It is only now that we seem to have discovered that Maulana Abdul Aziz, the head cleric of the Lal Masjid in Islamabad may be a dangerous man. Released in 2009, after he was arrested in 2007 during the siege of the Masjid, on Supreme Court orders mainly because insufficient evidence was produced against him and acquitted of all charges in 2013, the maulana has continued to spread his poison. A recent intelligence report states that he is linked to militant groups, supported by powerful figures, including those from bug business, and that he and his group have been acting to try and take over more mosques in Islamabad where they have promptly created sectarian dissent, mainly directed against Shias.
Clearly, this was known before. The intelligence information by the country’s top agency did not suddenly appear out of the blue. Yet for years we have done nothing to stop the activities of Maulana Aziz, his students or other clerics like him. Despite the issuance of arrest warrants, he remains free. His supporters say he will resist arrest.
In this version of hell that we have set up brick by brick, no one is permitted to stray from a particular point of view. Those who have done so, like journalist Raza Rumi, have been targeted and effectively forced away to other places. In today’s age of mass communication, this may not have silenced them completely, but it has dampened the voice of others who remain in the country and also made it clear that there are no safe places here for those who refuse to conform.
The stairway taking us down to hell is then well and truly in place. More and more of us are being pushed down it; others take the step themselves, drawn in by the forces of extremism that have surrounded us. These forces are driven forward by ignorance and a lack of rationality. The media also plays a role in this, by picking up only certain issues to talk about and ignoring others.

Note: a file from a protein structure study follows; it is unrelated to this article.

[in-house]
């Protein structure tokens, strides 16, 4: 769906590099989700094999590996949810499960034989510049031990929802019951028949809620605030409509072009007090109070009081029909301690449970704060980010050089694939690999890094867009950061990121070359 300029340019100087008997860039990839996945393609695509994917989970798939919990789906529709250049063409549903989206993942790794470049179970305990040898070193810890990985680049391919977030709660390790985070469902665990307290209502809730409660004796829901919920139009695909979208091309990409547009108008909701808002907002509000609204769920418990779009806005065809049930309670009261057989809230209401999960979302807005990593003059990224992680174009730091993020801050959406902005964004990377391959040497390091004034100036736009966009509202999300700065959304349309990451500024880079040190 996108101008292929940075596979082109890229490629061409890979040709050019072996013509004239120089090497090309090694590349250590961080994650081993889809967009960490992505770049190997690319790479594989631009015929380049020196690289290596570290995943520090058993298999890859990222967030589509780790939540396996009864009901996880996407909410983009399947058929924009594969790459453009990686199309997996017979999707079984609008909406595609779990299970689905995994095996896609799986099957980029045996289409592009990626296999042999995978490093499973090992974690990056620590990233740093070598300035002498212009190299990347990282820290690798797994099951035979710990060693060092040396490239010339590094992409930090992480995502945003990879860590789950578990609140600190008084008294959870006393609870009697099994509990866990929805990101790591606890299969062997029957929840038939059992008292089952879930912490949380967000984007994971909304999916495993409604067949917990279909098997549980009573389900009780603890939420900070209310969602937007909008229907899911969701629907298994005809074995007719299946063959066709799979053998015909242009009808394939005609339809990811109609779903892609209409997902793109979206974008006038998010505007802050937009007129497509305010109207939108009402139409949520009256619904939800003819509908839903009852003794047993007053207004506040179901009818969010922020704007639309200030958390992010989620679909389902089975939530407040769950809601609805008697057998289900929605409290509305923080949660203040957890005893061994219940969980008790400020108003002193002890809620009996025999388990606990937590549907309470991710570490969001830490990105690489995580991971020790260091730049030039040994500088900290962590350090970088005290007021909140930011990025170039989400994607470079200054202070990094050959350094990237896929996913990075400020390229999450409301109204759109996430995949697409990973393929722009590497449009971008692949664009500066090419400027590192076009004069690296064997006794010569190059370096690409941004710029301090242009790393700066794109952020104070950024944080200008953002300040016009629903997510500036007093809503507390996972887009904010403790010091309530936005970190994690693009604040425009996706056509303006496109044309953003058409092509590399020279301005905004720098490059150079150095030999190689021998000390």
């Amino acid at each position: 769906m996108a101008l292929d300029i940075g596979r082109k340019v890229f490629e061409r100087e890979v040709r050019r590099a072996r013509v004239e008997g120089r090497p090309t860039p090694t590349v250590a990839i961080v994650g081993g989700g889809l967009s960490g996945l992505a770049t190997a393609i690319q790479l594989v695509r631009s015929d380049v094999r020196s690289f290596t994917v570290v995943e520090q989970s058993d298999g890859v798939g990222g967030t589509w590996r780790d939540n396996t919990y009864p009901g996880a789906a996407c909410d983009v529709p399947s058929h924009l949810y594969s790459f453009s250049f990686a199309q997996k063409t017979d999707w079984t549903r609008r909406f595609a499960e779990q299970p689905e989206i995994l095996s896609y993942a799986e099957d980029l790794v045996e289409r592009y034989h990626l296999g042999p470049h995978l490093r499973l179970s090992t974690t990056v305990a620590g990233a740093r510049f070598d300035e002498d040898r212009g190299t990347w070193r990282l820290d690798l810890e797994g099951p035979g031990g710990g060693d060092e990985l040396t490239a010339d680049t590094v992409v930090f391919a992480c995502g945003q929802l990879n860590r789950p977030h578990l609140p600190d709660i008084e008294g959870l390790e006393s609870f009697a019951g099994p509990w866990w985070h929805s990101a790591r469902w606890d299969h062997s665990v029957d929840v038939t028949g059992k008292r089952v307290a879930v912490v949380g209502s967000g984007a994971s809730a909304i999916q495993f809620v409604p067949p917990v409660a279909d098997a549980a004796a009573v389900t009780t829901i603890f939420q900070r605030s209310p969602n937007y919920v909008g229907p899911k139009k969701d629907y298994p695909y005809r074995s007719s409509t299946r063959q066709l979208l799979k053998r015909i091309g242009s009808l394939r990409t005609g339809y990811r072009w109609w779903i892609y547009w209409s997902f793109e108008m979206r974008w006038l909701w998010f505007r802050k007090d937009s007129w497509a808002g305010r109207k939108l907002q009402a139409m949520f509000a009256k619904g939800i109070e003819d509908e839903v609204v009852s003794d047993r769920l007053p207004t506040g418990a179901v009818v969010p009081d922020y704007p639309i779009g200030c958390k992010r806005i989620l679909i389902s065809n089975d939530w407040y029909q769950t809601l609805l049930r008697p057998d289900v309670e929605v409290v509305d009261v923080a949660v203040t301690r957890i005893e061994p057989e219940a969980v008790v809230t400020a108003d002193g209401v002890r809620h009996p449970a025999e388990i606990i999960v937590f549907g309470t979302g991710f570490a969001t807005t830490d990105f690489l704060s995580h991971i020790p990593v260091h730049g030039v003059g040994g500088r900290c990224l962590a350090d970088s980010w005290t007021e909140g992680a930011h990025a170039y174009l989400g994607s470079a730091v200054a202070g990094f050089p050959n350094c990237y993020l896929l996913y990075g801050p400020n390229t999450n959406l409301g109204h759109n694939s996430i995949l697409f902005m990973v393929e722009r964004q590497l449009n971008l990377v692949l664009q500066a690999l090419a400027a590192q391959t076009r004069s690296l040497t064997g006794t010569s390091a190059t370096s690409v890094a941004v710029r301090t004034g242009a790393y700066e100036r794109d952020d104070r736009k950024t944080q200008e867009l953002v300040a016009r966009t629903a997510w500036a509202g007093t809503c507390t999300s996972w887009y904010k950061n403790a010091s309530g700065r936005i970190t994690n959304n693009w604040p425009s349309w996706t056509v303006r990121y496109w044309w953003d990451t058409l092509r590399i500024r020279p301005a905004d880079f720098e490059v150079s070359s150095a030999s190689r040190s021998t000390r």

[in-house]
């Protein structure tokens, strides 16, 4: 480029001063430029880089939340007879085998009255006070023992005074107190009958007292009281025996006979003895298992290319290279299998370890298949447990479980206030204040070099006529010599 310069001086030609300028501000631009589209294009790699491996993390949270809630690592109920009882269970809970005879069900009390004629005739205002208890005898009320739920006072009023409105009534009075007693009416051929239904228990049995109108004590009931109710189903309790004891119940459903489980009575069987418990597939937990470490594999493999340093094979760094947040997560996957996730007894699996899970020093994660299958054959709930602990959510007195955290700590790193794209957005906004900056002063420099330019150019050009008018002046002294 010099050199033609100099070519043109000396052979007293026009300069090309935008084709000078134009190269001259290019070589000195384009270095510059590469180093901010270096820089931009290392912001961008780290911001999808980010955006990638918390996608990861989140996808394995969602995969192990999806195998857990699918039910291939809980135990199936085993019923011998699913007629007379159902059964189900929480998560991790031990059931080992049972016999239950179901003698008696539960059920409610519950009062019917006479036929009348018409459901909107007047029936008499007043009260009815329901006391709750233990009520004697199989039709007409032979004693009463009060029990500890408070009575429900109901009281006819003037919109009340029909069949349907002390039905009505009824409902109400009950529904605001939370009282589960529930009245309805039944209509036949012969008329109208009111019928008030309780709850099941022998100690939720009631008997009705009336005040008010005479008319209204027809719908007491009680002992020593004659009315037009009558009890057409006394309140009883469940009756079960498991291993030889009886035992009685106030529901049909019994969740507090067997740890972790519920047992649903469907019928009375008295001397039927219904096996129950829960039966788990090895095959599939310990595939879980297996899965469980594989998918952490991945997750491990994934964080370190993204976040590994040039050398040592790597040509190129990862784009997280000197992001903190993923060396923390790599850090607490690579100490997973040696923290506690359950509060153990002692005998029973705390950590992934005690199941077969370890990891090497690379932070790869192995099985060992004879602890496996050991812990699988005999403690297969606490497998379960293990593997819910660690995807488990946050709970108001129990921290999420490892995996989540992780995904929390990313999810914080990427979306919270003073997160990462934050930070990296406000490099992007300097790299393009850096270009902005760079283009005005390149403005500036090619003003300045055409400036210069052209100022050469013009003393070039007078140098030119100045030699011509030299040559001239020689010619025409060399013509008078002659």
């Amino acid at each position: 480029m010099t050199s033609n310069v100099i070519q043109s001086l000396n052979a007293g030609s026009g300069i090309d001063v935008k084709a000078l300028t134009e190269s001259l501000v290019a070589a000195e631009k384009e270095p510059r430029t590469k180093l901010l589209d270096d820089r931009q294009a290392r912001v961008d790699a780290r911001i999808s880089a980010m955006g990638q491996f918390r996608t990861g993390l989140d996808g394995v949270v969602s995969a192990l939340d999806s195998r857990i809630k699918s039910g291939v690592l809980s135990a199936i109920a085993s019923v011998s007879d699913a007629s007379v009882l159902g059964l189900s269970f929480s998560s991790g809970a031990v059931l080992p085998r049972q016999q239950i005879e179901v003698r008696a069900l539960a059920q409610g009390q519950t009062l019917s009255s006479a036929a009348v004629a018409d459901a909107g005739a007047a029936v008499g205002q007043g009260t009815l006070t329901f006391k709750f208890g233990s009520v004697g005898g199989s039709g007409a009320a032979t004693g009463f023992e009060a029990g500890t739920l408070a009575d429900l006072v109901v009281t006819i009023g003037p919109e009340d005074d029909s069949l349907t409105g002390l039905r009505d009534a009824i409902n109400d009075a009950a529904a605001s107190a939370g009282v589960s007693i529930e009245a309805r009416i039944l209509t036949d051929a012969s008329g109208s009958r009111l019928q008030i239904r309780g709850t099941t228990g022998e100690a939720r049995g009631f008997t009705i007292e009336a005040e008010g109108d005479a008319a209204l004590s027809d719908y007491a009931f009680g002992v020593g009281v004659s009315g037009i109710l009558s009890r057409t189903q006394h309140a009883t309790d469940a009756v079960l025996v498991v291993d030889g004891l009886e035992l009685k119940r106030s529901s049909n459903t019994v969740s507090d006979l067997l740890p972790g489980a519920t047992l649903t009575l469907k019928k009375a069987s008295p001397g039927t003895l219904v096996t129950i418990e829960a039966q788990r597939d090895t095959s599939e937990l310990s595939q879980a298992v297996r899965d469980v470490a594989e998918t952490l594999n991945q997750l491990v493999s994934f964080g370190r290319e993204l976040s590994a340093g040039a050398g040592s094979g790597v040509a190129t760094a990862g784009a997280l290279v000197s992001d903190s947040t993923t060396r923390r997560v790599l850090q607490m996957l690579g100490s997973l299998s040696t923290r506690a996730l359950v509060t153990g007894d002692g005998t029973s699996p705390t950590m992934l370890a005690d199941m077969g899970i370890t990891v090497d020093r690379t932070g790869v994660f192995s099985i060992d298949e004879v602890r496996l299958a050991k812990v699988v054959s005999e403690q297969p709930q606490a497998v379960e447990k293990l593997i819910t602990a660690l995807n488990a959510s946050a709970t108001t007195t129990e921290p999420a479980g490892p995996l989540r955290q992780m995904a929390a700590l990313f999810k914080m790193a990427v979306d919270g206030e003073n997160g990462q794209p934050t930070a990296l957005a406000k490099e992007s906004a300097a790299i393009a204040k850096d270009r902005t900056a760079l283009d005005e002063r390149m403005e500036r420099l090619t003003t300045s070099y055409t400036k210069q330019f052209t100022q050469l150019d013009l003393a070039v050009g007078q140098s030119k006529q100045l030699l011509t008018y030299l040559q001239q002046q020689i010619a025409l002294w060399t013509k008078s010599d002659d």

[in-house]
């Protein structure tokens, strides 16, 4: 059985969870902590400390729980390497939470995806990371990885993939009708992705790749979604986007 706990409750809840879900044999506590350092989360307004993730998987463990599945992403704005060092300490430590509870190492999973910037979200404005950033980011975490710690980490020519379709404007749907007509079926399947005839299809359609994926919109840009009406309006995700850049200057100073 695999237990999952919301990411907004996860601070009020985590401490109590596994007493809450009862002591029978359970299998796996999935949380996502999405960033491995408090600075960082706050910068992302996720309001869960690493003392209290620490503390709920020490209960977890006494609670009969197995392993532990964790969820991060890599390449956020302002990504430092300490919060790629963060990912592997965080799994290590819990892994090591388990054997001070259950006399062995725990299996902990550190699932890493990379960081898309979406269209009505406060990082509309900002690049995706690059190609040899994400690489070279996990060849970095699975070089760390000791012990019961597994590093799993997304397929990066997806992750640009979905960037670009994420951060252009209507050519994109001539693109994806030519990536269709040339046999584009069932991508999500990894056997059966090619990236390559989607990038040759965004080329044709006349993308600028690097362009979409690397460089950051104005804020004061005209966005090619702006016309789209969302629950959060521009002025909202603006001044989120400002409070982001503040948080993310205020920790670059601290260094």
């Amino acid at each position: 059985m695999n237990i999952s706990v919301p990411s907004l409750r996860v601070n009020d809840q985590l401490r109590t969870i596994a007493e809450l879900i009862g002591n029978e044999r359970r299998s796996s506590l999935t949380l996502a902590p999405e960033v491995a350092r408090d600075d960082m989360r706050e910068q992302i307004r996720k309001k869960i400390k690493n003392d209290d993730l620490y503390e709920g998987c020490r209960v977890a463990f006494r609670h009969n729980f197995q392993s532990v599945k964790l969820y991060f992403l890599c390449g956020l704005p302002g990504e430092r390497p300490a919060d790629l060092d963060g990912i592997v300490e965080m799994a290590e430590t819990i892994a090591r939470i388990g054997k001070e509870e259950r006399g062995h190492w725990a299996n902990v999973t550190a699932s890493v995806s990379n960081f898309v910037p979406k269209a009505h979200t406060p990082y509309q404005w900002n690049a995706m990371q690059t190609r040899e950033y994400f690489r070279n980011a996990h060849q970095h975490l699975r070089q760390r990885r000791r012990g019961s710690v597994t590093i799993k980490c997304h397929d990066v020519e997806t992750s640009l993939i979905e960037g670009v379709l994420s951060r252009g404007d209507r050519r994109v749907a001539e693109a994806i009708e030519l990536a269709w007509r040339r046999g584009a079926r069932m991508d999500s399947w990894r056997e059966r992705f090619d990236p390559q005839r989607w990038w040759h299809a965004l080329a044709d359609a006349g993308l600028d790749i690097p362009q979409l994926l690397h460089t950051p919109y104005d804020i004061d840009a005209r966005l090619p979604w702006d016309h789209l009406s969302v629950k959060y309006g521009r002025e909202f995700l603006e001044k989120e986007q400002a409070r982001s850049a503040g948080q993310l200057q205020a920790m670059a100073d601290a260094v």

While 132 children died in one day in Peshawar, 249 have died over the past few months as a result of drought in Tharparkar. Perhaps we could have done nothing to save the victims of Peshawar. We could have, and still can, save those in Sindh – through better governance, better aid delivery and policies to develop the area. Right now, charitable help would be immensely useful. But there is very limited action on this. Why should the fate of these children not move us as much as that of those killed in Peshawar? This is something to think about. Why do we not try to keep alive those we can even if we have lost others as a result of our own lack of action?
So, the hell that exists is made up of many layers. Poverty and illiteracy forms a part of it; so does injustice and social stratification. The measures adopted now will not make things any better. There is every reason to believe military courts could in fact lead to a worsening of the situation. The army is, after all, not known for meting out justice or acting with long-term interests in mind. It is the task of the elected civilian government to work towards this. Attempts to find short-term fixes will only make matters worse in the longer run. This is the last thing we need.
The highway to hell has been laid out over a period of time. We need to work to dismantle it rather than adding to its strength and fortifying it to a point where there is no way out but to walk down the road we ourselves have built and which can only take us to a place far worse than the one we live in today.
The writer is a freelance columnist and former newspaper editor.
Email: [email protected]